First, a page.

Financial Review

Tuesday, June 03, 2014 – Always Look on the Bright Side

Always Look on the Bright Side
by Sinclair Noe


DOW – 21 = 16,722
SPX – 0.73 = 1924
NAS – 3 = 4234
10 YR YLD + .06 = 2.59%
OIL + .37 = 102.84
GOLD + 1.40 = 1245.90
SILV + .05 = 18.91


Automakers reported strong sales of new cars in May, the strongest annual sales rate since before the 2008 financial crisis. Industry sales rose 11.3%. Chrysler and GM had their best month of May in 7 years. A record number of recalls at GM since the first of the year did not crimp demand for the automaker’s new vehicles. Average transaction price for a new vehicle in May was $32,307, according to research firm Kelley Blue Book, which said average new-car prices were up $653 from a year ago, but down slightly from April.


The city council of Seattle Washington has voted to raise the city’s minimum wage to $15 an hour, the highest level of any major US city. Wages would begin to rise next year, ultimately reaching $15 from Washington state’s minimum of $9.32 over three to seven years, depending on the business. Under the plan, firms with more than 500 employees nationally will be given at least three years to phase in the increase, those who provide health insurance subsidies would get four years and smaller businesses would be given seven years. US minimum wage is $7.25, although 38 states have set higher levels. The states of California, Connecticut and Maryland have recently passed laws increasing their respective wages to $10 or more in coming years.


Yesterday we heard the EPA proposal to cut power plant carbon emissions by 30% over the next 15 years. Even before the announcement we heard concerns about how that might affect jobs, most of it conjecture. In 2010 when the country was debating a clean energy bill aimed at cutting carbon emissions by 17%, the Congressional Budget Office predicted how destructive the law would be for American jobs. The CBO report concluded it wouldn’t be destructive at all, rather it would probably add more jobs than it killed.


The report found that overall, unemployment would probably increase in the short term. Workers may lose jobs by the thousands across industries that include coal mining, oil and gas extraction and transportation, the report said. And, it added, people who found new jobs by relocating or by learning new skills would probably be earning lower wages than before.


But the CBO report also said that, as polluting industries like coal mining shrink, industries with fewer carbon emissions would expand by as many as a half-million new jobs by 2025. States that are heavily coal-dependent will have to shift to some degree away from coal and to other, new resources; but the electricity has to come from somewhere, so there will be new facilities built to produce it.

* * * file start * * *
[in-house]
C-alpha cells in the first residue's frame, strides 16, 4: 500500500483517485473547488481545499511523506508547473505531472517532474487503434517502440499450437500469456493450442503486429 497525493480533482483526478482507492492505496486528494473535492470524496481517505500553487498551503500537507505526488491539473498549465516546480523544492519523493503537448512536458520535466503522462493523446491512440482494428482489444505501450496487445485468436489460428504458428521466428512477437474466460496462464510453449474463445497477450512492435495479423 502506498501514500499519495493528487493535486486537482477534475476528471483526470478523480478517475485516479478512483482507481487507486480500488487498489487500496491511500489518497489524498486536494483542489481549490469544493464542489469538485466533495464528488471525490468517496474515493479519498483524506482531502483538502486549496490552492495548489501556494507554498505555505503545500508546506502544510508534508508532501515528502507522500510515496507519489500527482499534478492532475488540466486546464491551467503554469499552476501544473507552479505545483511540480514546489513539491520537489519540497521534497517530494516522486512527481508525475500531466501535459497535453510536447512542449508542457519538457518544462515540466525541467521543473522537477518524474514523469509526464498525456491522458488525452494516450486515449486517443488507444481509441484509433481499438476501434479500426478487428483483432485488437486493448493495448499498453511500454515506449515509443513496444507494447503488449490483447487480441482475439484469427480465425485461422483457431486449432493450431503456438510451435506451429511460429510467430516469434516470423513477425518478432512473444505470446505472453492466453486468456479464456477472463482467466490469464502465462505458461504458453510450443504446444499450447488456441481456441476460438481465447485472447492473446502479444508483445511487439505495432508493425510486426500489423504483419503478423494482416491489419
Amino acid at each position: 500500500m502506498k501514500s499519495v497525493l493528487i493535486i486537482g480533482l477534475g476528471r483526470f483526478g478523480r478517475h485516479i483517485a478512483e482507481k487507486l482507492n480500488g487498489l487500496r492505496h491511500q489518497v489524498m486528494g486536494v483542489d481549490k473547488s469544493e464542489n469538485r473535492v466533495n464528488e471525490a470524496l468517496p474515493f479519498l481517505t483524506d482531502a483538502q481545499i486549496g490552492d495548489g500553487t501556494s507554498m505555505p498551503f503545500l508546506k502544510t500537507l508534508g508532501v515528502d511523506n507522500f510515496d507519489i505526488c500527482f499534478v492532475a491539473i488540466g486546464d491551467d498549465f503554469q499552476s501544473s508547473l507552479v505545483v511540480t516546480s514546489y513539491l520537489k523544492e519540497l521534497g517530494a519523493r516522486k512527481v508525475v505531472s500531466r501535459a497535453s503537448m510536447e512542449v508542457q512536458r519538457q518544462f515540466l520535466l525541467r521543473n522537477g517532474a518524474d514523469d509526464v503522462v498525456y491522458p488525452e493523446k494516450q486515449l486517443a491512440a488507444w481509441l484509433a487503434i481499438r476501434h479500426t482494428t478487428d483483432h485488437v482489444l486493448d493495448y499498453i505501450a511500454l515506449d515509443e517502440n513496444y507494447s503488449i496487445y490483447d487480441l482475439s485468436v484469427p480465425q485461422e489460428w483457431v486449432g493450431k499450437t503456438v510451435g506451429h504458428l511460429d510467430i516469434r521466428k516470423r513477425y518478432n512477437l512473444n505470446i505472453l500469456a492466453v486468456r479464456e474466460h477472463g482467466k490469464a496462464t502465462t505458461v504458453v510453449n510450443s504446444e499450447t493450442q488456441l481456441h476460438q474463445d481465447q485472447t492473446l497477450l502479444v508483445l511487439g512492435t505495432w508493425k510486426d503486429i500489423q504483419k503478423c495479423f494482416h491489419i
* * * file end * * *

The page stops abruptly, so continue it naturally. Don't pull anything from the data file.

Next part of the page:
In general, the debate about how environmental regulation will affect the economy is so polarized that studies end up with contradictory conclusions. In a 2012 review of more than two dozen such studies, a team of researchers at a New York University think tank found that studies commissioned by big energy companies usually found that regulations increase unemployment, while those by environmental groups found the opposite.


You’ve probably heard about the controversy surrounding the book Capital in the 21st Century by Thomas Pikkety. A reporter from the Financial Times says some of Pikkety’s statistics are flawed. Pikkety responded by saying his research is solid. Now we have a new source to support Pikkety. According to a new report by stock market strategists at Bank of America Merrill Lynch, the rich are going to keep getting richer all over the world, pretty much just as French economist Thomas Piketty describes in his bestselling book.


And according to the folks at Merrill Lynch, this represents an opportunity for Merrill Lynch. They write: “We are aware of the controversy over Piketty’s math (see the FT Money Supply blog), but are generally comfortable with the thrust of his analysis, having read his 577-pager, looked at his (problematic) spreadsheets, and cross-checked his data with alternative, credible sources. His questionable assumptions do not detract from the power of his thesis.”


Merrill pointed out that it has been predicting the rise of “plutonomies — economies where economic growth is powered by and largely consumed by the wealthy few” — for the past decade. While this might sound like a nightmare world for some of us, it is also a chance to make a bunch of money, for those mostly rich people with the means to invest in companies that most profit from the wealthy elite. This includes luxury goods makers, money managers and private banks.


Always look on the bright side.